Just this morning, someone named Johnny W. Boyd – a “civil rights” businessman – who claims to represent the victimized black farmers of America was on CNN claiming that Bachmann was a racist for having the temerity to ask questions.
A clip was played where Michele Bachmann pointed out that there were more claims of USDA racial discrimination than the total number of black farmers in all of America. This suggests that African-Americans are filing fraudulent claims in the hope of receiving a huge government check from BRA’s president, Barack Hussein Obama.
As it turns out, The Dothan Eagle and The Eufaula Tribune are both reporting that 1,700 to 1,800 of these victimized black farmers live in Barbour County, Alabama. In fact, the black farmers of Barbour County are among the leading plaintiffs in this lawsuit.
If there were 1,700 to 1,800 black farmers in the rural stretches of Barbour County, Alabama, then surely I would be the first to know about it, as I grew up in that area, spent most of my life there, several members of my immediate family are real peanut farmers, and friends and neighbors are among the biggest landowners in the county.
In Jobs That Black People Hate, we learned that 97.5 percent of the farmers in America are White, while 1.1 percent of farmers are African-Americans – which some “watchdog groups” are calling a “hate statistic.”
In 2011, 1,023 African-Americans were living in Clayton, 1,399 African-Americans were living in Clio, and 6,589 African-Americans living in Eufaula. The 2010 Census shows 9,011 of 13,742 African-Americans in Barbour County live within the city limits of Eufaula, Clayton, and Clio.
In Barbour County, stereotypes about black farmers are not true, as 13 percent of African-Americans in Barbour County are black farmers who have been discriminated against by the USDA. The African-Americans of Barbour County are 12x more likely to be black farmers than blacks who live elsewhere in the country.
Where are these black farmers? I would like to interview them, snap photos, shoot video, and verify the existence of their farms.
After scouring Barbour County, it brings me great pain to report that I didn’t see any black farmers, although I have seen a handful of African-Americans (perhaps a few dozen) with garden plots over the years. There are a few black field hands who work for White landowners in the county.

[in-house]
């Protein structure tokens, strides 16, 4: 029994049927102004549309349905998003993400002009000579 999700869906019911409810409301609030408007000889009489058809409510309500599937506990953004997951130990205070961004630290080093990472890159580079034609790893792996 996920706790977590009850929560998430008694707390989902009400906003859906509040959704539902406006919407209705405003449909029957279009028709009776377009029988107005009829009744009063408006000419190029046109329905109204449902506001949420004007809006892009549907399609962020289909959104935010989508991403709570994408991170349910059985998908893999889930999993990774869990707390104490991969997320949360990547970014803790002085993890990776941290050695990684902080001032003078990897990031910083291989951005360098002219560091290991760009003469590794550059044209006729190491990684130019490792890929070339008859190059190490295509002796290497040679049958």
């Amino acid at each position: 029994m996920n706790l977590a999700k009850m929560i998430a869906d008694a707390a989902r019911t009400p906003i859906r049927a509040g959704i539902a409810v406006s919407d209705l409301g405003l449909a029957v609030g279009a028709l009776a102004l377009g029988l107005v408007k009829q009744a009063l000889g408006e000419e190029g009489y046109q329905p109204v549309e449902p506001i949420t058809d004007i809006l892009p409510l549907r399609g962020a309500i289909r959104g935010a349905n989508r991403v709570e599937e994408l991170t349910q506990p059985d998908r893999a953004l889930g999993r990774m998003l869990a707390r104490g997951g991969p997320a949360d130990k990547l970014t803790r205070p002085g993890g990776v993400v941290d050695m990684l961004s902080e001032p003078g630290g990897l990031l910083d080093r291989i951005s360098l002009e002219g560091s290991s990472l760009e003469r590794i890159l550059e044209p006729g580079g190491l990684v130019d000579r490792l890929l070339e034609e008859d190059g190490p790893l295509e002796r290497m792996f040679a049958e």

Multiple sources who wish to remain anonymous are laughing at the idea that there are anywhere near 1,800 black farmers in Barbour County, Alabama:
(1) Most of the land in Barbour County is owned by a handful of big landowners who know each other.
(2) Most of this land is heavily forested and planted in pine trees or used for cattle ranching.
(3) Some of the land is used to grow sod and peanuts which requires massive irrigation and access to large nearby rivers and creeks. African-Americans don’t have the capital to run such operations.
If there were 1,800 black farmers in Barbour County, then surely the real landowners who mostly grow timber, peanuts, sod, corn, and soybeans in this area would know them. Someone would have spotted them by now at the farmer’s supply stores like Rainbow Farm Center or Tractor Supply.
Why would African-Americans in Barbour County need to engage in agriculture? In 2009, 32 percent of African-Americans were on EBT cards there.
The closest African-Americans and Hispanics come to farming in Barbour County, Alabama is 1.) working a legitimate job as a field hand for a real White farmer or 2.) growing and/or distributing marijuana or the black market.
Come on, seriously … if you were a black farmer, what would you be growing? Peanuts or marijuana?
Hats off to Michele Bachmann and Steve King for standing up to BRA’s media and telling the hateful truth about mythical black farmers trying to defraud taxpayers to get their hands on another welfare check.